FTX’s new leader reveals the chaos left behind by Bankman-Fried
(Bloomberg) — Advisors overseeing the wreckage of Sam Bankman-Fried’s FTX Group filed a stunning list of indictments against the company’s former chief on Thursday, alleging non-existent oversight and misappropriation of client funds as they struggle to recover billions of dollars. missing goods
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“Never in my career have I seen such a complete breakdown of corporate controls and unreliable financial reporting,” said John J. Ray III, the new chief executive of the group that oversaw Enron Corp.’s liquidation. Affidavit filed in bankruptcy court.
To view the full declaration filed in FTX’s bankruptcy case, click here
Read the craziest parts of the new bankruptcy filing
“From compromised systems integrity and flawed regulatory oversight overseas to the concentration of control in the hands of a small group of inexperienced, unsophisticated and potentially vulnerable individuals, this situation is unprecedented,” he added.
The documents depict a free-wheeling crypto company with almost every policy and practice that would be the norm for almost every other corporation. What’s more, they will likely help spur any criminal and regulatory action against Bankman-Fried, given that the FTX is already under investigation by US prosecutors.
Bankman-Fried did not immediately respond to a request for comment.
Record keeping and lack of organization will make it even more difficult for FTX advisors working around the clock to recover billions of dollars owed to their clients.
Ray pulled no punches in the statement, calling Bankman-Fried’s recent public statements “erratic and misleading.” In FTX’s attempts to raise money, advisers have told financial institutions to freeze withdrawals and ignore Bankman-Fried instructions.
Advisers have located “only a fraction” of the digital assets they hope to recover in Chapter 11 bankruptcy, Ray said. So far they have secured about $740 million worth of cryptocurrency in offline cold wallets, a storage method designed to prevent hacking.
The company’s audited financial statements — some of which were prepared by a firm that claimed to be the first CPA to open an office in the metaverse — shouldn’t be trusted, Ray said. Consultants are working to build the balance sheets of FTX entities from the bottom up, he added.
FTX “failed to maintain centralized control of its cash” and did not maintain an accurate list of bank accounts and account signatories, or pay sufficient attention to the creditworthiness of bank partners, according to Ray. Consultants still don’t know how much cash the company had when it filed for bankruptcy, but so far they’ve found about $560 million owed to various FTX entities.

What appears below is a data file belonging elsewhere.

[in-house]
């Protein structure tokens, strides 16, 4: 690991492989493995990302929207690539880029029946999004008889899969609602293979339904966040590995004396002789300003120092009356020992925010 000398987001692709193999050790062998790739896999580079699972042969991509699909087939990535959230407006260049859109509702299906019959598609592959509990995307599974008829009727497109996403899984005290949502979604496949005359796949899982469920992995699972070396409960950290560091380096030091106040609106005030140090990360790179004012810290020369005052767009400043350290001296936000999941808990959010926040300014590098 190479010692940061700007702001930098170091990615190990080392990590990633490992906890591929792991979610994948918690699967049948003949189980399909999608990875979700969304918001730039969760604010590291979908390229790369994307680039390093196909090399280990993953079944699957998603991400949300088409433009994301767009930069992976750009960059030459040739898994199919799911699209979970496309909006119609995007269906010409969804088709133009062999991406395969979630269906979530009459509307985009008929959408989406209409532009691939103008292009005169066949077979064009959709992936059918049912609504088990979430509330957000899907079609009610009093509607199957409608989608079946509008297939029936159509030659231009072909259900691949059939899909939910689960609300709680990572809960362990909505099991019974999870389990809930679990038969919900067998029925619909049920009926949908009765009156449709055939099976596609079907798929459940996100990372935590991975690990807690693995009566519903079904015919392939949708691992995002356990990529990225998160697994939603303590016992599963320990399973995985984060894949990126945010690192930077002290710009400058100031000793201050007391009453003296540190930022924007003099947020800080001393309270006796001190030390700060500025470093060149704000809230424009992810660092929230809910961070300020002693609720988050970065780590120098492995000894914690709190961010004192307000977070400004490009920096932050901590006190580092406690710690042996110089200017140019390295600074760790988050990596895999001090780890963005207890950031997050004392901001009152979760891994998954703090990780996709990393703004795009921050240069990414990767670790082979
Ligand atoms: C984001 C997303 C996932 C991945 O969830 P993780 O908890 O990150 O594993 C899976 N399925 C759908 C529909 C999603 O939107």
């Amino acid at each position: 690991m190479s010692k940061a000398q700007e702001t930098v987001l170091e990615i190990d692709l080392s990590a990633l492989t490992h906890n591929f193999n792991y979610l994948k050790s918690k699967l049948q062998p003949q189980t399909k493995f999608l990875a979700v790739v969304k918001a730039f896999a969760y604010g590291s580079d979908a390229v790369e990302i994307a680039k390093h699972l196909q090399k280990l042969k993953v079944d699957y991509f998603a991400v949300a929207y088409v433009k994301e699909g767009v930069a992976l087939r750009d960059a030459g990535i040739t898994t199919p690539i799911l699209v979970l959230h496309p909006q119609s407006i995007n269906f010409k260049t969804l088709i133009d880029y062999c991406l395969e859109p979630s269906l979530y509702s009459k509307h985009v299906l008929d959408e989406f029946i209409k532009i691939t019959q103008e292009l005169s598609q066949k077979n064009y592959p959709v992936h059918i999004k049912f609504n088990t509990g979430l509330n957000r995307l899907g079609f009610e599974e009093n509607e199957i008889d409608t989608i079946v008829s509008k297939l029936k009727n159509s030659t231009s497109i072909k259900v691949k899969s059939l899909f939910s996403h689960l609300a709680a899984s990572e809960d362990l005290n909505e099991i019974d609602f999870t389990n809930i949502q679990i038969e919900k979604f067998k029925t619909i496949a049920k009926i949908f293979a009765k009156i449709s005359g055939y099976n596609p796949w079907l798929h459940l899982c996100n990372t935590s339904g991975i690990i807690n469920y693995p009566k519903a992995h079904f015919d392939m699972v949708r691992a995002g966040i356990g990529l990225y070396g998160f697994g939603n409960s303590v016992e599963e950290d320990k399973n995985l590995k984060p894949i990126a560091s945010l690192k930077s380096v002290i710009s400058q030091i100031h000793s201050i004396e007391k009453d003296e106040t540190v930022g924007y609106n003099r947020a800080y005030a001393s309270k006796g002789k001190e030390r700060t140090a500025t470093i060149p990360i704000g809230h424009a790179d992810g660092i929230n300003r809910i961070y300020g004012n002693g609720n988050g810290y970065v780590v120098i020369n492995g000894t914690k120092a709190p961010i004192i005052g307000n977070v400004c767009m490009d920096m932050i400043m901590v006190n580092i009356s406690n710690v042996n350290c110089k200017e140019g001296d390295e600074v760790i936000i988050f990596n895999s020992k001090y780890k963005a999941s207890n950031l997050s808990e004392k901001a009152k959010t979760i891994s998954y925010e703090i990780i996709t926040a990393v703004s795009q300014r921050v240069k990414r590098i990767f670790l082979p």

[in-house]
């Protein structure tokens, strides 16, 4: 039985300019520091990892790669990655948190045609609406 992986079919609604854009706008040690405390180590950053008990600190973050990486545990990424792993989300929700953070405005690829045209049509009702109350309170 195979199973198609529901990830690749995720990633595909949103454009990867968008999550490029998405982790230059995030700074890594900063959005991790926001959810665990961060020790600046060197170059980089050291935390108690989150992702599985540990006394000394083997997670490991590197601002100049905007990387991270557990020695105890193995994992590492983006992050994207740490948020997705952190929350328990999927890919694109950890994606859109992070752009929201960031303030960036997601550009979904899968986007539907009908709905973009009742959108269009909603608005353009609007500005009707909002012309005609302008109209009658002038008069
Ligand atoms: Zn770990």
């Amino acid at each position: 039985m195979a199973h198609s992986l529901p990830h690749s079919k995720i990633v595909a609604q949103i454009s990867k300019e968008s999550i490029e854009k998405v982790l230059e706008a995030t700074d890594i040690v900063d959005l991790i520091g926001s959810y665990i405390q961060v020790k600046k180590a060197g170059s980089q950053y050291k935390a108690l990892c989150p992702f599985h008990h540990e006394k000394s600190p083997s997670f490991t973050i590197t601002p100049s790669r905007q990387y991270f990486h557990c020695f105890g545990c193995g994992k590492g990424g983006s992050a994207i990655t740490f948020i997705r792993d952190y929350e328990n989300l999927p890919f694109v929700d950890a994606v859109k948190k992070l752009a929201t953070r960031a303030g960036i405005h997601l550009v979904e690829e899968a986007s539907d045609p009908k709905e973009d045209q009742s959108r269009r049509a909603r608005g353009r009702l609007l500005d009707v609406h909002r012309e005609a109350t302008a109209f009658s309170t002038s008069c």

The company’s record-keeping was so lax, Ray said, that consultants “were unable to prepare a complete list of those who worked for the FTX Group from the date of the application, or their terms of employment.”
Among other troubling claims in the filing: software was allegedly used to hide the misuse of customer funds; Alameda Research, Bankman-Fried’s trading company, was secretly exempt from certain aspects of FTX.com’s trading policies; and a single group email was used to access private keys and sensitive data from around the world, according to court documents.
Ray also noted that obtaining permanent records of decision-making is difficult: Bankman-Fried often communicated through applications that were automatically deleted and asked employees to do the same.
FTX Group’s corporate funds were used to purchase housing and other personal items for employees, Ray said. Some of the properties were registered in the personal names of employees and FTX consultants, he wrote, and the company’s payment controls were not appropriate for a business.
“For example, FTX Group employees submitted payment requests through an online ‘chat’ platform where a diverse group of supervisors accepted payments by responding with custom emojis,” the statement said.
A footnote in the documents indicates that Alameda Research Ltd., a subsidiary of the crypto trading house, lent $1 billion to Bankman-Fried and more than $500 million to FTX co-founder Nishad Singh as of September 30. the transactions were unaudited, produced while Bankman-Fried controlled the business, and Ray insisted he has no confidence in their accuracy.
FTX Bankman-Fried is fighting over whether his empire should fall under the jurisdiction of US courts, where more than 100 related companies are in bankruptcy, or in the Bahamas, his preferred location. FTX’s legal team blamed the breakdown, in part, on poor oversight by non-US regulators.
The case is FTX Trading Ltd., 22-11068, U.S. Bankruptcy Court for the District of Delaware.
–With help from Kyle Kim.
(Updates paragraph 11 with details on consultants’ inability to determine FTX staff)
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